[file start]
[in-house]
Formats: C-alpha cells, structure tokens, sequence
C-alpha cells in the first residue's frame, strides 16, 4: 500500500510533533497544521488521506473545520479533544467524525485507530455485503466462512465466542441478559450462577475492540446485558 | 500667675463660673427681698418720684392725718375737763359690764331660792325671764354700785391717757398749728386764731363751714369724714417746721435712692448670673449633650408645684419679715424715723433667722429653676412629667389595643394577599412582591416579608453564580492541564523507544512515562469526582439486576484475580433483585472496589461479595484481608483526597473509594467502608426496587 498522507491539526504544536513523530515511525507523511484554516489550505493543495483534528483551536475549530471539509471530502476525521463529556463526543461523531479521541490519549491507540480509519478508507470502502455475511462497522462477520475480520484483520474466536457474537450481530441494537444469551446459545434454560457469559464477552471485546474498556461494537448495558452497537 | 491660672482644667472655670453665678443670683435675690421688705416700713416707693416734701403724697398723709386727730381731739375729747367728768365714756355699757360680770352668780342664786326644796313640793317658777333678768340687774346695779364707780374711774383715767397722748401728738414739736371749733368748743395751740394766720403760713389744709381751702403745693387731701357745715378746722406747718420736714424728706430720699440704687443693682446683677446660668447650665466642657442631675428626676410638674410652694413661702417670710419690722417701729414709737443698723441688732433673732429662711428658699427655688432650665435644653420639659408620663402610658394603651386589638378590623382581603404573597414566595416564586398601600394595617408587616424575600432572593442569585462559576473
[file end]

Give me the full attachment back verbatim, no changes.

[in-house]
Formats: C-alpha cells, structure tokens, sequence
C-alpha cells in the first residue's frame, strides 16, 4: 500500500510533533497544521488521506473545520479533544467524525485507530455485503466462512465466542441478559450462577475492540446485558 | 500667675463660673427681698418720684392725718375737763359690764331660792325671764354700785391717757398749728386764731363751714369724714417746721435712692448670673449633650408645684419679715424715723433667722429653676412629667389595643394577599412582591416579608453564580492541564523507544512515562469526582439486576484475580433483585472496589461479595484481608483526597473509594467502608426496587 498522507491539526504544536513523530515511525507523511484554516489550505493543495483534528483551536475549530471539509471530502476525521463529556463526543461523531479521541490519549491507540480509519478508507470502502455475511462497522462477520475480520484483520474466536457474537450481530441494537444469551446459545434454560457469559464477552471485546474498556461494537448495558452497537 | 491660672482644667472655670453665678443670683435675690421688705416700713416707693416734701403724697398723709386727730381731739375729747367728768365714756355699757360680770352668780342664786326644796313640793317658777333678768340687774346695779364707780374711774383715767397722748401728738414739736371749733368748743395751740394766720403760713389744709381751702403745693387731701357745715378746722406747718420736714424728706430720699440704687443693682446683677446660668447650665466642657442631675428626676410638674410652694413661702417670710419690722417701729414709737443698723441688732433673732429662711428658699427655688432650665435644653420639659408620663402610658394603651386589638378590623382581603404573597414566595416564586398601600394595617408587616424575600432572593442569585462559576473